This has been an emergency health alert from Ivy Frozen. Regular programming will resume soon.

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Monday, October 20, 2008

Extra! Extra! Read All About it!

Eastern Promises

Who cares what they're wearing

garden of eden side back

on main street and santa fe

new look nymph smile

It's what you wear from ear to ear

dress up

and not from head to toe

purple princess front
that matttttteeerrrs

So, remember those larger sizes I promised? They're finally here! A size medium and two larges shall be hitting the store this week. Plus, another small. All of them previewed above. I've shown the medium and small dresses before. I've just been delayed since I was ill last week. Tooth troubles and then a reaction to the medicine. Actually, I took the first pic when the side effects were just starting up. Yucky.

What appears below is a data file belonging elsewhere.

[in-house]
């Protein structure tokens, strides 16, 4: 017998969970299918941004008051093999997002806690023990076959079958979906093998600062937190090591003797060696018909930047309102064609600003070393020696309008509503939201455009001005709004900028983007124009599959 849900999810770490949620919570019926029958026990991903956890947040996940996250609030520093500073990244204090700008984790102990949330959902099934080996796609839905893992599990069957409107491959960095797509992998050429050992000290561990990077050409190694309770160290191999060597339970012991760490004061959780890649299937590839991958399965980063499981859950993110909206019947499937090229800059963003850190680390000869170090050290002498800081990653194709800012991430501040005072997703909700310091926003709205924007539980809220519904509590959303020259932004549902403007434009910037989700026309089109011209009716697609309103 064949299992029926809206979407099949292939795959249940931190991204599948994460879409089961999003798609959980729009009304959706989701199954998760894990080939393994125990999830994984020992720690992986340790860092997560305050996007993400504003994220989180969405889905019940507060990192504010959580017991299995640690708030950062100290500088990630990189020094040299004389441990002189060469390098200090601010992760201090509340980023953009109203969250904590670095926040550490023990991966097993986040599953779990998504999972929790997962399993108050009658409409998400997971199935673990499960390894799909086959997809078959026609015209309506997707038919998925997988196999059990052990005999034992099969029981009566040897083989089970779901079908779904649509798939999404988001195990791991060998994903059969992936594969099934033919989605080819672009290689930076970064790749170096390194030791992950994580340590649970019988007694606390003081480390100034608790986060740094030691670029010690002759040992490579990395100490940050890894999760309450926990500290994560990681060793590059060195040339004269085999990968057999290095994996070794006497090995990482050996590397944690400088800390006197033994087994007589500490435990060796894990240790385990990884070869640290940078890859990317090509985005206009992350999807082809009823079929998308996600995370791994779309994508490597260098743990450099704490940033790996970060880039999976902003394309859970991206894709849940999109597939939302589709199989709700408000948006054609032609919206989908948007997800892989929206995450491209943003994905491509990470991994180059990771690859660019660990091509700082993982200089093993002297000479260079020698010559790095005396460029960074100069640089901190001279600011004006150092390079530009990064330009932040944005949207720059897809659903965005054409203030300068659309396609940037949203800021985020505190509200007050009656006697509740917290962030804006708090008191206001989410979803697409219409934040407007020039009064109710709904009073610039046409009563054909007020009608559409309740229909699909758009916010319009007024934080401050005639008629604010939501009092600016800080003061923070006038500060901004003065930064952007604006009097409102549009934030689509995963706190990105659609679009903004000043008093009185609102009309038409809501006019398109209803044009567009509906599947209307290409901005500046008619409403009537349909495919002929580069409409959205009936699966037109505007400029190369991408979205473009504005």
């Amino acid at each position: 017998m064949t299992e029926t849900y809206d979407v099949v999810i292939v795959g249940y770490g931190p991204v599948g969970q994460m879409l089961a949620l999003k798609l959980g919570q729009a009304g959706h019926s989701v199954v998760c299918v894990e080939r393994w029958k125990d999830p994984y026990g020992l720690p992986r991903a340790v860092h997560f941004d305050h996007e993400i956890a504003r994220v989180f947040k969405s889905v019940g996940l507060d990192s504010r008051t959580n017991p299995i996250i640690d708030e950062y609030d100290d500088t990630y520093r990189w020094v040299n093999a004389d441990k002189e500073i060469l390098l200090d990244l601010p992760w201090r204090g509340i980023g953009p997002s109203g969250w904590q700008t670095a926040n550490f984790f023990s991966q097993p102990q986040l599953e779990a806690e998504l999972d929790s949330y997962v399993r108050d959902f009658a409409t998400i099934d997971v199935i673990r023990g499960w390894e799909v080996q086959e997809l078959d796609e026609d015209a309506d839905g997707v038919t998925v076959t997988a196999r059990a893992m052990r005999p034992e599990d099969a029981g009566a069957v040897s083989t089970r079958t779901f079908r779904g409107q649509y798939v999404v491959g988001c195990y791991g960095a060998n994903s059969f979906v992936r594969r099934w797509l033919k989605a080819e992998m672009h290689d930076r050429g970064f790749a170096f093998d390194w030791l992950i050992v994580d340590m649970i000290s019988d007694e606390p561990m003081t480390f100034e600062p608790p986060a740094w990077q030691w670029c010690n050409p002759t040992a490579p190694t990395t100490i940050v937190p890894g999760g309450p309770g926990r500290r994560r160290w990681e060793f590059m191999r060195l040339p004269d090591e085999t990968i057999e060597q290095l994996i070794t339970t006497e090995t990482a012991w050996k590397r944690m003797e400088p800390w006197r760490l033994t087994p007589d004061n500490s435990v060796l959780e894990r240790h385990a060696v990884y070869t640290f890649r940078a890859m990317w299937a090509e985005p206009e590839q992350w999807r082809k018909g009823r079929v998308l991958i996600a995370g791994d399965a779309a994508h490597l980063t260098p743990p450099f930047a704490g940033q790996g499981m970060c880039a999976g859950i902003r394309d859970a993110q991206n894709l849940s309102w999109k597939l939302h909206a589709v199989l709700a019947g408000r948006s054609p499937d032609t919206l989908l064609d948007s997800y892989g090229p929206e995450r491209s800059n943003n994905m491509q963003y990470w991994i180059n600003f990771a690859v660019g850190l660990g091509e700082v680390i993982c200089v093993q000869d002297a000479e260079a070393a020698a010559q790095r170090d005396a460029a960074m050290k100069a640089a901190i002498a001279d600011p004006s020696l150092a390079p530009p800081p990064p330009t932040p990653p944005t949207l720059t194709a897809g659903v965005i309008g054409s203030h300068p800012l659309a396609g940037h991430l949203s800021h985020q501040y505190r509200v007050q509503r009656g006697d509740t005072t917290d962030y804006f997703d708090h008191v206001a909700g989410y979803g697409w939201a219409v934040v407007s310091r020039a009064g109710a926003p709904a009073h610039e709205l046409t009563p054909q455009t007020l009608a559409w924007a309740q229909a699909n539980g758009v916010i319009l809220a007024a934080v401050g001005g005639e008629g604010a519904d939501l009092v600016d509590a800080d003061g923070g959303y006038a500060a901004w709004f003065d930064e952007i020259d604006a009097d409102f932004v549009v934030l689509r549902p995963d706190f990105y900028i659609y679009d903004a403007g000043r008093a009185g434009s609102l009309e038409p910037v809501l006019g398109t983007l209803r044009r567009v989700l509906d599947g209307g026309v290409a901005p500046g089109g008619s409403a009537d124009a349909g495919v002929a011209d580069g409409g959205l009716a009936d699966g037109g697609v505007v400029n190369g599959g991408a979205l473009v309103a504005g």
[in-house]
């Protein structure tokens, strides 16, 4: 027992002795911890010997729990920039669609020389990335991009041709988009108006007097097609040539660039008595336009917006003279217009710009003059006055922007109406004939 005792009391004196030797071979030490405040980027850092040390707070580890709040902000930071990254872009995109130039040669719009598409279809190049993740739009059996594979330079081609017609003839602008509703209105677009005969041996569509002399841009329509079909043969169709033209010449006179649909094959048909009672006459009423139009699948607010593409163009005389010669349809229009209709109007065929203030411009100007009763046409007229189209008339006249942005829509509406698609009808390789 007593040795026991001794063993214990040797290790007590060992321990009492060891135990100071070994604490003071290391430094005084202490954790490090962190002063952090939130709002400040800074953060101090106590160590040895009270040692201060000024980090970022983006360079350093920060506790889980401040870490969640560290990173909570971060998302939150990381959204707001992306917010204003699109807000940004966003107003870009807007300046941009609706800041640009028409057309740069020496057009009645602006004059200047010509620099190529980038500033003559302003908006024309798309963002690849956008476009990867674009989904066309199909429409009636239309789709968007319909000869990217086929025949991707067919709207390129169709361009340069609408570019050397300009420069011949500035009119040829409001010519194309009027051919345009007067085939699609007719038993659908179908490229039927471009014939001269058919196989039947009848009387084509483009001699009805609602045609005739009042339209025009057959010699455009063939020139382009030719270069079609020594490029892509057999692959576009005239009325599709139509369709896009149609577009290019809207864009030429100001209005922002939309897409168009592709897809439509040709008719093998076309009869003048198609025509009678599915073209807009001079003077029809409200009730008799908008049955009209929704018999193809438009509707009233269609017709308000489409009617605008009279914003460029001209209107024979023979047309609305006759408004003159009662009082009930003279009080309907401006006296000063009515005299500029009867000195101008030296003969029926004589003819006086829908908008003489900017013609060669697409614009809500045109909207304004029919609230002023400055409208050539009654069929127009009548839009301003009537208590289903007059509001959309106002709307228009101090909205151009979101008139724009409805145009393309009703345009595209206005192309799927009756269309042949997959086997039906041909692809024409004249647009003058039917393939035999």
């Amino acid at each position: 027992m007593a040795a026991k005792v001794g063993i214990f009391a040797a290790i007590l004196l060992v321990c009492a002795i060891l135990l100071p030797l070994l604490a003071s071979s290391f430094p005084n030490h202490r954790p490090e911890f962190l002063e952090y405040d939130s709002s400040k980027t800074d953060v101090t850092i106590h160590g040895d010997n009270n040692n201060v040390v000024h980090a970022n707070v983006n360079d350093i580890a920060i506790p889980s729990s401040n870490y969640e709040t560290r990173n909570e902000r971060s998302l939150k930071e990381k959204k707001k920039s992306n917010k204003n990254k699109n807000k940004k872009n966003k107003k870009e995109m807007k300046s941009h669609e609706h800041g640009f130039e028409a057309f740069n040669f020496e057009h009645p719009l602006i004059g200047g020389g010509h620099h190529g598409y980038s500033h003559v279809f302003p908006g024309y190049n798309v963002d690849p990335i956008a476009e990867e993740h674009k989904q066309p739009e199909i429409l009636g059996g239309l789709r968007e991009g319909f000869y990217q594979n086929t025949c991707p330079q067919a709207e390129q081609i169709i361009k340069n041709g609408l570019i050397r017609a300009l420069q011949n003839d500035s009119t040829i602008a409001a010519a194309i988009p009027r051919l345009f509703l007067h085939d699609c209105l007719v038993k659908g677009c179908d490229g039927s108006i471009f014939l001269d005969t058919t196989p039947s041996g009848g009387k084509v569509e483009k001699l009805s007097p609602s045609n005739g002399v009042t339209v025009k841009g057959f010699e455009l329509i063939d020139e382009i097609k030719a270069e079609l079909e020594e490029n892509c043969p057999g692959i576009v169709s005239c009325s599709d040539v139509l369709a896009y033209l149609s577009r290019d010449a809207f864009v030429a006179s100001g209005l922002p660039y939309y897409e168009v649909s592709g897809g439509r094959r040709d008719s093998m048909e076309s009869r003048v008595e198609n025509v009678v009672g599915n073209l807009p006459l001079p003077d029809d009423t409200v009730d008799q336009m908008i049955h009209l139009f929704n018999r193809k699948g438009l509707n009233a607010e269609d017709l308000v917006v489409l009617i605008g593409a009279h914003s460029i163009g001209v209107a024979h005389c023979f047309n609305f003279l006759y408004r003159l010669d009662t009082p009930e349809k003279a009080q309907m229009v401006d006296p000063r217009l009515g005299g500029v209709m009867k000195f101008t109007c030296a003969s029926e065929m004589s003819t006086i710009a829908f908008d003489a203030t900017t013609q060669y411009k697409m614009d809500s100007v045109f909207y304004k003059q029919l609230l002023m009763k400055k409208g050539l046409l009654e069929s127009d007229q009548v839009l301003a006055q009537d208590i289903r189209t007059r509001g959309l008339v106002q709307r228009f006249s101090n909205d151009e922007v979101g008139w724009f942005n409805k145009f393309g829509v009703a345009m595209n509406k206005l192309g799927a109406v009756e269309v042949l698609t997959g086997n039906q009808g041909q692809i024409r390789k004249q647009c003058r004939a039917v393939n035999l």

Hopefully, I can get some more posts up this week, but I have to play catch up with school work, so I might still be on the DL for a bit. I hope to get a better post for the two large dresses up this week, once I find someone who fits them to model for me. As you see, a hanger might be better than me for those two. The pinky-purple one has glow in the dark thread on it, which is awesome. The blue uses rick-rack.

East Meets West

BTW, anyone else creeped out by the whole followers thing? I feel like I have a cult or something. It's the only reason I haven't decided to "follow" all you lovlies. The name just makes me feel like I have to follow you around everywhere and adorn you with flowers. Or maybe you're running some crazy death cult or something.